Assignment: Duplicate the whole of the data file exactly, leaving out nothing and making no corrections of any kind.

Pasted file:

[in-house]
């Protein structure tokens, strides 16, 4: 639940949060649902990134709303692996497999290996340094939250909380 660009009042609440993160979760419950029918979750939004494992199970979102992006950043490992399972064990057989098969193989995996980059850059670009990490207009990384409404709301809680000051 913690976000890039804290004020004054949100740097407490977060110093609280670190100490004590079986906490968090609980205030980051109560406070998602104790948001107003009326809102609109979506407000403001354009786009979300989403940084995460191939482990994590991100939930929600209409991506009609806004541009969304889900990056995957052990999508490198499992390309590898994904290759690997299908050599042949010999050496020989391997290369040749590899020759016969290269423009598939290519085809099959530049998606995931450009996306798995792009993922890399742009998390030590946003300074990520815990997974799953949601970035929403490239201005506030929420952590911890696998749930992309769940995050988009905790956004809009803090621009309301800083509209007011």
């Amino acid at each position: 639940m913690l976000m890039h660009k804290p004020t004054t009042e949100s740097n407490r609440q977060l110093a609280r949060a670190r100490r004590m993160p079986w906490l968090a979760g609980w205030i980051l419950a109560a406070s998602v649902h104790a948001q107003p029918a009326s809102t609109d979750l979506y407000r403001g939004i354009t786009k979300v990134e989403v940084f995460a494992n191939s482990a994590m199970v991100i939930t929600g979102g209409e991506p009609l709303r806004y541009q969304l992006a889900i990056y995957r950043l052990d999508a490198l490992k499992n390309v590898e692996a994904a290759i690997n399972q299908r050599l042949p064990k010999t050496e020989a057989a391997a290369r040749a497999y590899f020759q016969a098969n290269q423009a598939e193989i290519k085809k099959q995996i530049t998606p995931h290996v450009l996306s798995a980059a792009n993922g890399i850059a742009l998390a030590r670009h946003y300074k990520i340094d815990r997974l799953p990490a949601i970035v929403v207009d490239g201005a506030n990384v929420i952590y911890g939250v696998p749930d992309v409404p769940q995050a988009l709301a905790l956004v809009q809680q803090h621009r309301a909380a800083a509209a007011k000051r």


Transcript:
[in-house]
């Protein structure tokens, strides 16, 4: 639940949060649902990134709303692996497999290996340094939250909380 660009009042609440993160979760419950029918979750939004494992199970979102992006950043490992399972064990057989098969193989995996980059850059670009990490207009990384409404709301809680000051 913690976000890039804290004020004054949100740097407490977060110093609280670190100490004590079986906490968090609980205030980051109560406070998602104790948001107003009326809102609109979506407000403001354009786009979300989403940084995460191939482990994590991100939930929600209409991506009609806004541009969304889900990056995957052990999508490198499992390309590898994904290759690997299908050599042949010999050496020989391997290369040749590899020759016969290269423009598939290519085809099959530049998606995931450009996306798995792009993922890399742009998390030590946003300074990520815990997974799953949601970035929403490239201005506030929420952590911890696998749930992309769940995050988009905790956004809009803090621009309301800083509209007011």
């Amino acid at each position: 639940m913690l976000m890039h660009k804290p004020t004054t009042e949100s740097n407490r609440q977060l110093a609280r949060a670190r100490r004590m993160p079986w906490l968090a979760g609980w205030i980051l419950a109560a406070s998602v649902h104790a948001q107003p029918a009326s809102t609109d979750l979506y407000r403001g939004i354009t786009k979300v990134e989403v940084f995460a494992n191939s482990a994590m199970v991100i939930t929600g979102g209409e991506p009609l709303r806004y541009q969304l992006a889900i990056y995957r950043l052990d999508a490198l490992k499992n390309v590898e692996a994904a290759i690997n399972q299908r050599l042949p064990k010999t050496e020989a057989a391997a290369r040749a497999y590899f020759q016969a098969n290269q423009a598939e193989i290519k085809k099959q995996i530049t998606p995931h290996v450009l996306s798995a980059a792009n993922g890399i850059a742009l998390a030590r670009h946003y300074k990520i340094d815990r997974l799953p990490a949601i970035v929403v207009d490239g201005a506030n990384v929420i952590y911890g939250v696998p749930d992309v409404p769940q995050a988009l709301a905790l956004v809009q809680q803090h621009r309301a909380a800083a509209a007011k000051r």